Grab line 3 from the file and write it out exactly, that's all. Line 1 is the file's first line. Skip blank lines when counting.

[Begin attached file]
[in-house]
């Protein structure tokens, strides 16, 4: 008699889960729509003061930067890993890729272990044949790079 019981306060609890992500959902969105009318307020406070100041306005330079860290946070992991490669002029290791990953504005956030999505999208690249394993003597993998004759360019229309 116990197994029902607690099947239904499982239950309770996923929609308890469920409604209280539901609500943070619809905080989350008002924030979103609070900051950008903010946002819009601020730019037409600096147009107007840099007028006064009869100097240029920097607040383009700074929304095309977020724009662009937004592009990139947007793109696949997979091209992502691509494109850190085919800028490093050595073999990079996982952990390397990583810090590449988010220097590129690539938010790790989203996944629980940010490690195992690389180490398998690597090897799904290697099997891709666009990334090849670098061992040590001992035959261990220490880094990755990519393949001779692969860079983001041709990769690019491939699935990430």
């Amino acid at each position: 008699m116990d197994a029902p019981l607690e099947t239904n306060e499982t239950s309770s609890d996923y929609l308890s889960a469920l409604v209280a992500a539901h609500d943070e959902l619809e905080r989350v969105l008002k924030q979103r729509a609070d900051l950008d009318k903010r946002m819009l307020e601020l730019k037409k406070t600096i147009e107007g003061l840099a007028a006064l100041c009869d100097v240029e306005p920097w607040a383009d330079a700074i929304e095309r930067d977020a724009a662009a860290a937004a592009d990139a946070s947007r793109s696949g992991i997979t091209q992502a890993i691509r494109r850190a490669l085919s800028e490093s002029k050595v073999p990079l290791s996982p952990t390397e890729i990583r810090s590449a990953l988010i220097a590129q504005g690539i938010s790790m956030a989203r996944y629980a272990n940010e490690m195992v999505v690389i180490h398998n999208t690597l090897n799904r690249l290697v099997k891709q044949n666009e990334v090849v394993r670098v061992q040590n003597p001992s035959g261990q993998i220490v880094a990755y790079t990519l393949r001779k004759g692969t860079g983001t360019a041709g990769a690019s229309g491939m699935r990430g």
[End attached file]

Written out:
């Amino acid at each position: 008699m116990d197994a029902p019981l607690e099947t239904n306060e499982t239950s309770s609890d996923y929609l308890s889960a469920l409604v209280a992500a539901h609500d943070e959902l619809e905080r989350v969105l008002k924030q979103r729509a609070d900051l950008d009318k903010r946002m819009l307020e601020l730019k037409k406070t600096i147009e107007g003061l840099a007028a006064l100041c009869d100097v240029e306005p920097w607040a383009d330079a700074i929304e095309r930067d977020a724009a662009a860290a937004a592009d990139a946070s947007r793109s696949g992991i997979t091209q992502a890993i691509r494109r850190a490669l085919s800028e490093s002029k050595v073999p990079l290791s996982p952990t390397e890729i990583r810090s590449a990953l988010i220097a590129q504005g690539i938010s790790m956030a989203r996944y629980a272990n940010e490690m195992v999505v690389i180490h398998n999208t690597l090897n799904r690249l290697v099997k891709q044949n666009e990334v090849v394993r670098v061992q040590n003597p001992s035959g261990q993998i220490v880094a990755y790079t990519l393949r001779k004759g692969t860079g983001t360019a041709g990769a690019s229309g491939m699935r990430g």